Tip #4: Practice wearing a mask for extended periods of time
This is the time to practice wearing a mask along with your child. Start with small increments of time and add to the time each day to develop their comfort. Children need to hear that wearing a mask can be hard for adults too, but they are a necessity for our safety. Invite your child to help you choose a few different masks with designs that they will enjoy wearing. My favourite mask design is the Montreal Canadiens!
Tip #5: Get dressed and pack your knapsack and lunchbox!
It is important for your child to be surrounded with school items to instil the feeling of a routine that is different from the summer months. Organizational skills such as using a binder or unpacking a lunch box help develop school-based skills. Begin with modelling skills such as choosing clothes the night before, organizing a knapsack and school work area, and packing a lunch box. Once you model these skills a few times for your child, encourage them to take the lead role with these tasks until they demonstrate independence. In the end, it will also make your life a bit easier!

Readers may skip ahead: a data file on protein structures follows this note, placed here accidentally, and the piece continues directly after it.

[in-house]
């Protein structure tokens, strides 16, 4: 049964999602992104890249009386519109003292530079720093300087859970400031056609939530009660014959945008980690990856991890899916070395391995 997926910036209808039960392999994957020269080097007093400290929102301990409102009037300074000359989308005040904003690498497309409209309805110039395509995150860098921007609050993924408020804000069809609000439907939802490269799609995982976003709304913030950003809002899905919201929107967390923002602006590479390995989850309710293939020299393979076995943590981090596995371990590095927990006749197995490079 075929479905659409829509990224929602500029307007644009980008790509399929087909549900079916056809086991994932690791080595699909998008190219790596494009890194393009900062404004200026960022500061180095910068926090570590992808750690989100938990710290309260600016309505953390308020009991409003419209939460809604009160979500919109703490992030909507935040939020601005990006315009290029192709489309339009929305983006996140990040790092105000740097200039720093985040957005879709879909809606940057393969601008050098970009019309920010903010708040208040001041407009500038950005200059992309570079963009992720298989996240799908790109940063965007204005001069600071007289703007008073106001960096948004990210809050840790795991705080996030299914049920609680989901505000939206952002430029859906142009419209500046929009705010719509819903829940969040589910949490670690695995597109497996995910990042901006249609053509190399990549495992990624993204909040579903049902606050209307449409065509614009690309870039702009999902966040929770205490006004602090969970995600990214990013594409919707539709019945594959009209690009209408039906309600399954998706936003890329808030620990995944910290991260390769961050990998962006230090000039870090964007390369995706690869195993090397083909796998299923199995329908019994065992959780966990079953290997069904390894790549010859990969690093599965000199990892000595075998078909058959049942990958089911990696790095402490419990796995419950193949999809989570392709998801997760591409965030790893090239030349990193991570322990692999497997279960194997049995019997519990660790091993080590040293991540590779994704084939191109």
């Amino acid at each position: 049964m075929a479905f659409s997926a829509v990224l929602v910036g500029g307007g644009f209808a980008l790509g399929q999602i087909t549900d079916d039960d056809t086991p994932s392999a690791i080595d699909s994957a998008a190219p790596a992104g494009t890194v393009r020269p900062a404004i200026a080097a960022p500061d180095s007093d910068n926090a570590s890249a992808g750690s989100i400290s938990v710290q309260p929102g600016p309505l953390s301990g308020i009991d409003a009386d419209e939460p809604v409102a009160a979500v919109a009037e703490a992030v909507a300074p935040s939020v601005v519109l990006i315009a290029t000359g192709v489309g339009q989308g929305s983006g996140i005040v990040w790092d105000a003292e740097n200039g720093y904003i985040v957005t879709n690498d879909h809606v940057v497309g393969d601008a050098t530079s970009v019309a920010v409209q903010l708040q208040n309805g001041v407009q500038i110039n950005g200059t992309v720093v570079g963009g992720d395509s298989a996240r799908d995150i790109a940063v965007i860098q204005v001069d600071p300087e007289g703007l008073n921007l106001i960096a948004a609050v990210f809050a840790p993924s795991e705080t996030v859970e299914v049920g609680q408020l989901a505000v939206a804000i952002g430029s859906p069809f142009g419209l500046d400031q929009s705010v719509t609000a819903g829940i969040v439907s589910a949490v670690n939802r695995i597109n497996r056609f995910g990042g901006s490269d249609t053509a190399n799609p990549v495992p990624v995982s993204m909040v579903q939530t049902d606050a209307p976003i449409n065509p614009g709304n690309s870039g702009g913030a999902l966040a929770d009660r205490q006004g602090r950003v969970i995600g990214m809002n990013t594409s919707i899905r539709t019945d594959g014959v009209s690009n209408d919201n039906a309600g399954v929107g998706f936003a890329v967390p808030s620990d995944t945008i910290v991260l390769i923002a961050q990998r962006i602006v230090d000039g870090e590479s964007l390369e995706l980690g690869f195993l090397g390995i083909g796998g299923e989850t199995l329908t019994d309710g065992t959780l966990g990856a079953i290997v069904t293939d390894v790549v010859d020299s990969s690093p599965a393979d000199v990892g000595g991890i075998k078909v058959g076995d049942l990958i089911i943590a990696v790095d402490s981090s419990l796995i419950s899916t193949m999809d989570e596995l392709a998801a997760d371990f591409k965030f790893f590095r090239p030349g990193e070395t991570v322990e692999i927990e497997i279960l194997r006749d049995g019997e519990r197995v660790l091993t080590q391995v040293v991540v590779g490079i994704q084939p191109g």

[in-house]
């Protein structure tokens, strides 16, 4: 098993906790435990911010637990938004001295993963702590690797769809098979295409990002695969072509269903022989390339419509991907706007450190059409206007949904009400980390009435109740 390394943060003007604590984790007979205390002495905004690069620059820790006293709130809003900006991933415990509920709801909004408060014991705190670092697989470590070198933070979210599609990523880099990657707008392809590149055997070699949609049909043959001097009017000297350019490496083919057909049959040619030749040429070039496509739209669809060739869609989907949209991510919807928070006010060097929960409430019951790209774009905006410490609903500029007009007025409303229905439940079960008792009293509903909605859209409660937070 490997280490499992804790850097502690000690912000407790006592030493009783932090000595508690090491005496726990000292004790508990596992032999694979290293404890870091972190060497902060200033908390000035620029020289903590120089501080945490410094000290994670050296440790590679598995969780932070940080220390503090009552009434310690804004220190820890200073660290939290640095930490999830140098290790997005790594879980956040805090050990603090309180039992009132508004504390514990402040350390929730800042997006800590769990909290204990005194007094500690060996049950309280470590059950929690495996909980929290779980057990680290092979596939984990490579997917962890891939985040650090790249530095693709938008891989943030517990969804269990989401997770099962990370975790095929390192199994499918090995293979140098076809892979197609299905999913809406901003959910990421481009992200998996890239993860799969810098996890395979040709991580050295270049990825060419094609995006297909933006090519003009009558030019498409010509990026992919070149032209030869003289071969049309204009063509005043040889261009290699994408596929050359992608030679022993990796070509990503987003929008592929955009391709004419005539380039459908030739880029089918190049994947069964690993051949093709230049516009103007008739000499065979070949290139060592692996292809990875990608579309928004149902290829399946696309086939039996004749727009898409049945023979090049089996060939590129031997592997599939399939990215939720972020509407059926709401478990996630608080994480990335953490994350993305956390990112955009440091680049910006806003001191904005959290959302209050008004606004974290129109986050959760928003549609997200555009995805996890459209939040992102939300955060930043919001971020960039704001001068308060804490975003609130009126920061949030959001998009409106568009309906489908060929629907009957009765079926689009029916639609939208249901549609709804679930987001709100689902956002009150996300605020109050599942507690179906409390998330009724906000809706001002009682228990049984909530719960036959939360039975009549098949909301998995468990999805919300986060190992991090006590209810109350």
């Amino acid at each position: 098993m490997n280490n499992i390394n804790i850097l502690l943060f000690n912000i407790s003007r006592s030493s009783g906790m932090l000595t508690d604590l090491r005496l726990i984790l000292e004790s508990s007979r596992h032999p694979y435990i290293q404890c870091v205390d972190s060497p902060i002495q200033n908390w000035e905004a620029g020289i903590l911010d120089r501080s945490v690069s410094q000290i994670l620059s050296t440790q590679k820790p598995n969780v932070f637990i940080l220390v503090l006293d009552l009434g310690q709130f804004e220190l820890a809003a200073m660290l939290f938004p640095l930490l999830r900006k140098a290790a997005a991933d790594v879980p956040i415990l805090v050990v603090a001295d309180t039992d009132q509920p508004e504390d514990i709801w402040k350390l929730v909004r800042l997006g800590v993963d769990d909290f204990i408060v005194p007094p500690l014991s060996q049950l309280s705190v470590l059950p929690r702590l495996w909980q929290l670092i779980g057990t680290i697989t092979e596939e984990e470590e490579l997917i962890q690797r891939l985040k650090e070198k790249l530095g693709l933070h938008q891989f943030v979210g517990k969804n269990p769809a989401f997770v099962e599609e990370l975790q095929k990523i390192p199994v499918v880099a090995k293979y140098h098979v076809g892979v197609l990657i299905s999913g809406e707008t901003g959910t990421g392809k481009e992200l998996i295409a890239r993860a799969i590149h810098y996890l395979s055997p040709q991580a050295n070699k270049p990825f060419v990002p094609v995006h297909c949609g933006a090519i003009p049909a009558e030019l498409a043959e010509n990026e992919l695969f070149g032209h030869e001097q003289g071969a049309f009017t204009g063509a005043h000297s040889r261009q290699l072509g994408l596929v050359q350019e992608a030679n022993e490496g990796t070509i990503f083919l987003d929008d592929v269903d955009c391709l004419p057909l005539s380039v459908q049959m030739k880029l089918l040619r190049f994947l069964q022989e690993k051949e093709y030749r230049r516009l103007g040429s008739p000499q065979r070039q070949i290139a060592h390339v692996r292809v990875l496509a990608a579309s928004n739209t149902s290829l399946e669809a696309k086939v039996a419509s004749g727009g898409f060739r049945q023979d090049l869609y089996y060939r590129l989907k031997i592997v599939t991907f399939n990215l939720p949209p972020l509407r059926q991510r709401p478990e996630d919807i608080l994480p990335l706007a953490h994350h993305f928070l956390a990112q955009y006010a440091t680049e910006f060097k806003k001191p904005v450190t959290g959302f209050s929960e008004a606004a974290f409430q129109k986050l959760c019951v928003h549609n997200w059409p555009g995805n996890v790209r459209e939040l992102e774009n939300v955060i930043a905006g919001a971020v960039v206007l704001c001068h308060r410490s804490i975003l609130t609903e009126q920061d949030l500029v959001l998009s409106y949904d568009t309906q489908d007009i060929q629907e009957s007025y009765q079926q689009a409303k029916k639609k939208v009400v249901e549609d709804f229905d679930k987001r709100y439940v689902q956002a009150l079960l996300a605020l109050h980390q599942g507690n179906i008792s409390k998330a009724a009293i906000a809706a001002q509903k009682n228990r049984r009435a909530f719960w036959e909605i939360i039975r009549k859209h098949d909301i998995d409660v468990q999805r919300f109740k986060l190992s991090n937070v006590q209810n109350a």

TIP #6: Focus on skills rather than content
Academics are on everyone’s minds. Take a deep breath and know that everyone is facing similar concerns with their children falling behind in subject areas. When thinking about academic subjects, try to focus on skills such as reading, writing, communicating, and math rather than specific content areas. Families in Ontario can visit the Ontario Ministry of Education website to see all curricular subjects that your child will be learning in kindergarten, elementary, and secondary grades. All curriculum is accessible per grade and subject.